EU, Germany deny Spanish bailout bid as G7 ministers talk
The EU's executive and the German government denied on Monday German press reports that Spain was preparing to request European bailout funds, as G7 finance ministers prepared for talks.
"There is no plan under discussion to provide assistance to any member state today," said a spokesman for the European Union commissioner for economic affairs. "I don't know where the stories come from," he added.
"There is nothing being prepared, there is no plan (to request aid)," added a spokeswoman for European Commission chief Jose Manuel Barroso, when pressed, insisting that views attributed to her boss were "pure speculation."
EU finance ministers last week finalised an emergency fund running to 500 billion euros of loans and guarantees against borrowings in a move designed to calm markets who had switched attention to Spain and others after a Greek bailout was separately agreed.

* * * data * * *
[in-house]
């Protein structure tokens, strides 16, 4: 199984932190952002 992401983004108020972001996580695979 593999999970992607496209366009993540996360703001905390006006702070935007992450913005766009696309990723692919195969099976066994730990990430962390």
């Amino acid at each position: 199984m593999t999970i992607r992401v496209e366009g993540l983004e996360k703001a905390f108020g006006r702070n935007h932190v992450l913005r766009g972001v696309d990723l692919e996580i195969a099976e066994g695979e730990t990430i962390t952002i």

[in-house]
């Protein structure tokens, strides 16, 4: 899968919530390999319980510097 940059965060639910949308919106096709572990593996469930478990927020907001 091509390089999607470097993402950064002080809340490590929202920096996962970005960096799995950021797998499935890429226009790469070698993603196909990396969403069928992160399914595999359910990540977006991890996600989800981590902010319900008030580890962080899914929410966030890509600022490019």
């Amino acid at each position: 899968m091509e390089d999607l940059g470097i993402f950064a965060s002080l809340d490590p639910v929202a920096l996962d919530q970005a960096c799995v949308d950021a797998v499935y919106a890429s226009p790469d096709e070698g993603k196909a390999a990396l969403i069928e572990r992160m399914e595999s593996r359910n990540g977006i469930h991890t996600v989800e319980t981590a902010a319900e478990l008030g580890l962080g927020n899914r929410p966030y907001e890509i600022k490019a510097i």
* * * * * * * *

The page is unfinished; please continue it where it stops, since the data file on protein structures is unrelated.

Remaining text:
Since Friday, a string of German reports have said that Madrid was ready to apply for help, with Frankfurter Allgemeine Zeitung daily writing on Monday that Barroso and European Central Bank chief Jean-Claude Trichet were worried about Spanish bank positions and wanted euro partners to intervene.
A German finance ministry spokesman also denied that Spain "at the present moment" had "manifestly not fulfilled conditions" required for lodging any application for assistance.
At roughly the same time, Group of Seven finance ministers were to hold a telephone conference, a spokesman for Luxembourg prime minister and euro chief Jean-Claude Juncker told AFP.
The G7 groups Britain, Canada, France, Germany, Italy, Japan and the United States, and ministers from these countries held urgent talks in mid-May, when it became clear to them that Greece's problems were spreading to other eurozone countries.
While Luxembourg's office did not say what the subject of Monday's talks was to be, ministers feared then that contagion could spread outside Europe.
Spain's economy is far bigger than that of Greece, with its banks heavily involved in Latin America, for example.
© 2010 AFP